Defining Knocking

You might want to read my previous articles, Port Knocking 101 and Single Packet Authorization, before going further.

While researching informations on “Port Knocking” I realized that something was missing. Every website I went to were offering informations either on Port Knocking or Single Packet Authorization but I couldn’t find any clear information on the force that drives these mechanism as a whole. I then decided to dig in this matter and this paper is the outcome of my thought.

What I found missing was a ten thousand feet above ground definition at the common denominator shared by Port Knocking and Single Packet Authorization. Those two mechanism are only ways of implementing a more general idea that I call “knocking”. In this paper, I’ll define knocking and reveal its mechanism. Of course, when I mention knocking, I mean it in a virtual way. Don’t worry, no doors were harm during this writing.

The usage of knocking mechanism has been around for quite some time. The Wikipedia article situates its appearance around the year 2000 but other peoples were using the technique before that as I remember reading an article on the subject in that time period. I’m also aware that other types of knocking mechanisms exists but I’ll address those in later articles.

Here’s how I would define knocking :

Knocking, in a virtual context, consists of the action of unidirectionaly passing information by the means of a covert channel and with the goal of triggering an action. It differentiates itself from a covert channel by its goal of triggering an action instead of ex-filtering information.

Knocking Mechanism vs Covert Channel

Before going further you might be asking yourself : but why? The big plus in enabling a knocking mechanism is stealthiness of your services in the eye of the outside world while still offering the services to those who know how to access it or, as I prefer to say, to knock. It offers you with an additional layer of protection that can thwart 99% of attacks. In other words, It will add another shell around your security in depth portfolio.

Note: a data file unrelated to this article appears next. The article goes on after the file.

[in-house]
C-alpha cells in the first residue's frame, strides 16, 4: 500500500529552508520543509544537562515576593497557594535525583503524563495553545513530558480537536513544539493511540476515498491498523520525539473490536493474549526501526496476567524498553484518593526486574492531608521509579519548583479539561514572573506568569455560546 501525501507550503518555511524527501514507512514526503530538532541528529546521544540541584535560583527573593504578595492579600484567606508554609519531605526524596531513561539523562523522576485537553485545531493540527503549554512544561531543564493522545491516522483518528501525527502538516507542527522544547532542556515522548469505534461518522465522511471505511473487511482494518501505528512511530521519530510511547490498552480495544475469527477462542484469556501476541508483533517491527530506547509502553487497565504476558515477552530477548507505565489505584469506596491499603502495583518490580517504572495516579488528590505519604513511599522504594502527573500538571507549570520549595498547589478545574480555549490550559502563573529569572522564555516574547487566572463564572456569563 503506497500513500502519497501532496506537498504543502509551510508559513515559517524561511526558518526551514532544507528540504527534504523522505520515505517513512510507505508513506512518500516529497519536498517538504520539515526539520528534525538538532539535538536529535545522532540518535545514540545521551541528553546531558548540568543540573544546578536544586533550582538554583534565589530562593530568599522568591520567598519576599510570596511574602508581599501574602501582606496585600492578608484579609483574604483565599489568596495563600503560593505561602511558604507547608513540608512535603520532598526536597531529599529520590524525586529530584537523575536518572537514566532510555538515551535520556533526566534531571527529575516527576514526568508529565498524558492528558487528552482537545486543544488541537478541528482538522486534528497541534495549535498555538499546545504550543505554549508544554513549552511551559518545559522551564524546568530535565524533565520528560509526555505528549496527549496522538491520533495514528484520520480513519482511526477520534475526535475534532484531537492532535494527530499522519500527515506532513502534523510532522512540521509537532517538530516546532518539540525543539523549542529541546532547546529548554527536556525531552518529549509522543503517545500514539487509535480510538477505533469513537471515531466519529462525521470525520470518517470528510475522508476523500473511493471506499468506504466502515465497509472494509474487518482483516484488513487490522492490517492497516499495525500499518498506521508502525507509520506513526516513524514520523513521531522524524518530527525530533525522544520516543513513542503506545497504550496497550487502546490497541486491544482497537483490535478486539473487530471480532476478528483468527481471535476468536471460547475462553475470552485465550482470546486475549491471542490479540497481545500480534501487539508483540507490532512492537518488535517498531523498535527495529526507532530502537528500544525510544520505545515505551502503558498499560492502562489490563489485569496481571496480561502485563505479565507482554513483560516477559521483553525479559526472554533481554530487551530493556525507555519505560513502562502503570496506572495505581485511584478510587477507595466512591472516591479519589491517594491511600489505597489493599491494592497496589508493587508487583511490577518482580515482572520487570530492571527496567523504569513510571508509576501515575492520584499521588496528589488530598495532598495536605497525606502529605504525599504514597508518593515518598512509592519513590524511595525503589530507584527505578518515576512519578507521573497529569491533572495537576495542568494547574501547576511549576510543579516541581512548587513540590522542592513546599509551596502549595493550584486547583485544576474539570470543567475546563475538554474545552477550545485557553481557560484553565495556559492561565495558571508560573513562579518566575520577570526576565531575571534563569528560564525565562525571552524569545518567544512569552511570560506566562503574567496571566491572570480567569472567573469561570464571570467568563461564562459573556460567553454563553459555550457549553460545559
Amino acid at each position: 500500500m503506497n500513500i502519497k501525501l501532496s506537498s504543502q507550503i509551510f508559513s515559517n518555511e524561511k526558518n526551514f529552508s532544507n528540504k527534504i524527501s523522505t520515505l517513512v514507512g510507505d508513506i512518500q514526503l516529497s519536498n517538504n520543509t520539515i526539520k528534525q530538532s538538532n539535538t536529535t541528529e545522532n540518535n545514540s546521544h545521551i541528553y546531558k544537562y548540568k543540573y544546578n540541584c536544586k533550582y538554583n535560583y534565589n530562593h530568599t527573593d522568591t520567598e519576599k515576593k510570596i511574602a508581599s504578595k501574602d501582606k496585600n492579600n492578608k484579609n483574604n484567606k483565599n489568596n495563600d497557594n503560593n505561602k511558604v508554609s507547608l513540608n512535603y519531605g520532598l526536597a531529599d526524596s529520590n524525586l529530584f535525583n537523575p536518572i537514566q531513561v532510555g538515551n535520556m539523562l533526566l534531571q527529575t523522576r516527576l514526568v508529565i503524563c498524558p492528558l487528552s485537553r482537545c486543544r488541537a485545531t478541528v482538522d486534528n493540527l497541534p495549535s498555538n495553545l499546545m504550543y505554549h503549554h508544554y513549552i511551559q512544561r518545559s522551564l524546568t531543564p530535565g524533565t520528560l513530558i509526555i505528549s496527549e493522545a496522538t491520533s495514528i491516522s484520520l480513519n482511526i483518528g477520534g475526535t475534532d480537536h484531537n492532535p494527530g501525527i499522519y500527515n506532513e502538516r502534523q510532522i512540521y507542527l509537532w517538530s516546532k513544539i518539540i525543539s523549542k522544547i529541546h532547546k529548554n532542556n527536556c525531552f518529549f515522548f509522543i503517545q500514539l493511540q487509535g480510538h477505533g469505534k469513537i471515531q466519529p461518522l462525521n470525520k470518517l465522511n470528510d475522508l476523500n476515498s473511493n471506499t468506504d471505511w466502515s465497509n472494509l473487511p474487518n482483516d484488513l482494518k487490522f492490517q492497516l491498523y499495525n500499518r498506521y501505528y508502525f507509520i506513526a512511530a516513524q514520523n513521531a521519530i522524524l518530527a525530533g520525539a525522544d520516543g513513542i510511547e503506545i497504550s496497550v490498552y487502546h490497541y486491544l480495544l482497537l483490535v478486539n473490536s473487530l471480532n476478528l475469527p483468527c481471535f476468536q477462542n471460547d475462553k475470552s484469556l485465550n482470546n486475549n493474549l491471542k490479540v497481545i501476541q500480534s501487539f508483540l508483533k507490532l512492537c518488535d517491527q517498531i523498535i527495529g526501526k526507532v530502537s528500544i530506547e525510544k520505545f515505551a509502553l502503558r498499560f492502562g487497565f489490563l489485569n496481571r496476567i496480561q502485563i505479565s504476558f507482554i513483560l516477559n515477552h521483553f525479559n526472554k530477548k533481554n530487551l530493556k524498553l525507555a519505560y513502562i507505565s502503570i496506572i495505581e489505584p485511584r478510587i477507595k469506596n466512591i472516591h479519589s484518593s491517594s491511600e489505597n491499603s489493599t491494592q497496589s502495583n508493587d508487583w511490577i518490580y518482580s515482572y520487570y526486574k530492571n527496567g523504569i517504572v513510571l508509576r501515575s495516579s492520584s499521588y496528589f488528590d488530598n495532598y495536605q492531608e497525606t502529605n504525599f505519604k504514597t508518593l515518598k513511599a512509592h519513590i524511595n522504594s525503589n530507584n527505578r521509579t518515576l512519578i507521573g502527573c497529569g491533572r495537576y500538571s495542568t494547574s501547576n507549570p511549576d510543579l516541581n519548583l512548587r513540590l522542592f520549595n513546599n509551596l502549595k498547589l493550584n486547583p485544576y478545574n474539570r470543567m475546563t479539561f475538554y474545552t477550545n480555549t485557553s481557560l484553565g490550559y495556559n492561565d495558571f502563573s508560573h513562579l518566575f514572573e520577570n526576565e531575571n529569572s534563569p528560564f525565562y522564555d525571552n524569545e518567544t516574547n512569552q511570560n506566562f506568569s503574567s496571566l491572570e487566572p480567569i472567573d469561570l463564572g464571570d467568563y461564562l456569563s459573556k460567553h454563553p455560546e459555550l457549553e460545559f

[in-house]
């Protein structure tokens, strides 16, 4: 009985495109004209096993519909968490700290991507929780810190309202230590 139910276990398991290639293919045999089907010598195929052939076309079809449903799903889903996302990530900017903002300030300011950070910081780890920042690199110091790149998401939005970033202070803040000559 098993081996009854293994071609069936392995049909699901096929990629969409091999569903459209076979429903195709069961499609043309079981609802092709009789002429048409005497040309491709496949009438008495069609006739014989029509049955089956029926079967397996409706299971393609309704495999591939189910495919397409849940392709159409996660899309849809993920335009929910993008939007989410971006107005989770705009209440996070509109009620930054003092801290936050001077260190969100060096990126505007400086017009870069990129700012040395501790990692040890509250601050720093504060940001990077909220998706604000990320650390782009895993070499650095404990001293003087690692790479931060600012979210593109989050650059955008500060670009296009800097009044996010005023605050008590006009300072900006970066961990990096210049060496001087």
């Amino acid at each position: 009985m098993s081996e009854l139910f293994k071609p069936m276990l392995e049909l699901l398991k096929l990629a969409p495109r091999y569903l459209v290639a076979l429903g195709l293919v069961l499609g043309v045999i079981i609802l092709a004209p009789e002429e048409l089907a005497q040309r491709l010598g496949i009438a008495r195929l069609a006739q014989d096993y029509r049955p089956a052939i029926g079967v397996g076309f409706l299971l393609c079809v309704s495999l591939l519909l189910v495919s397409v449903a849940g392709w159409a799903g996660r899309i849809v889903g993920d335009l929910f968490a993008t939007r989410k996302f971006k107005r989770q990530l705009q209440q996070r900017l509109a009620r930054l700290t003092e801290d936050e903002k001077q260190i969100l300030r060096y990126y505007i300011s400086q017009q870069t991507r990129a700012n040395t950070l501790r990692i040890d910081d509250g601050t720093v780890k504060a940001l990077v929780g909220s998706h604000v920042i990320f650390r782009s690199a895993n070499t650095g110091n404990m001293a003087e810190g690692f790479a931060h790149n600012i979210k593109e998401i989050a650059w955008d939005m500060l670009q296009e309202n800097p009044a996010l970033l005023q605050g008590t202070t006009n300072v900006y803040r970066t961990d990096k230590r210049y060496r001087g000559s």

One basic principle of a knocking mechanism is the shared secret. The knocker must know the knock and the knocking mechanism must recognized it in some way.

Another fundamental part of a knocking mechanism is that it must make use of a covert channel. If no covert channel were to be used it would mean that your service needs to be publicly accessible which is bad if your intent was to keep it closed and stealthy. When no covert channels are used, a good user-name/password authentication protocol would protect your asset more effectively.

And the last basic aspect of a knocking mechanism is that the communication needs to be unidirectional. A reply could reveal that you’re using a covert channel. In a Port Knocking setup, the firewall never ever send any reply or acknowledgment. Sending any replies could reveal to an attacker that your firewall isn’t closed after all! Replies aren’t forbidden, only the reliance on them for the mechanism to work is. If the protocol stipulates that an acknowledgment must be sent then so be it. The only logical limitation is that this acknowledgment must not be linkable to a knocking mechanism in any way. I’ll elaborate more deeply on this aspect in another article.

Before implementing a knocking scheme on your servers you must realize that it won’t secure unsecured connections. A unencrypted connection will still be unencrypted… Enabling Port Knocking on a telnet server is useless to thwart a man-in-the-middle attack as your password will be seen in clear text. Also, it is not suitable for all situations. As an example it wouldn’t work on a public website as the knock would also need to be public which would fail the shared secret necessity. It really is only useful to services such as SSH or VPN that are to be used by a limited and known set of people.

I’ll be following this article with an advanced port knocking tutorial and even some original research where I dive deep into knocking mechanism so stay tuned!

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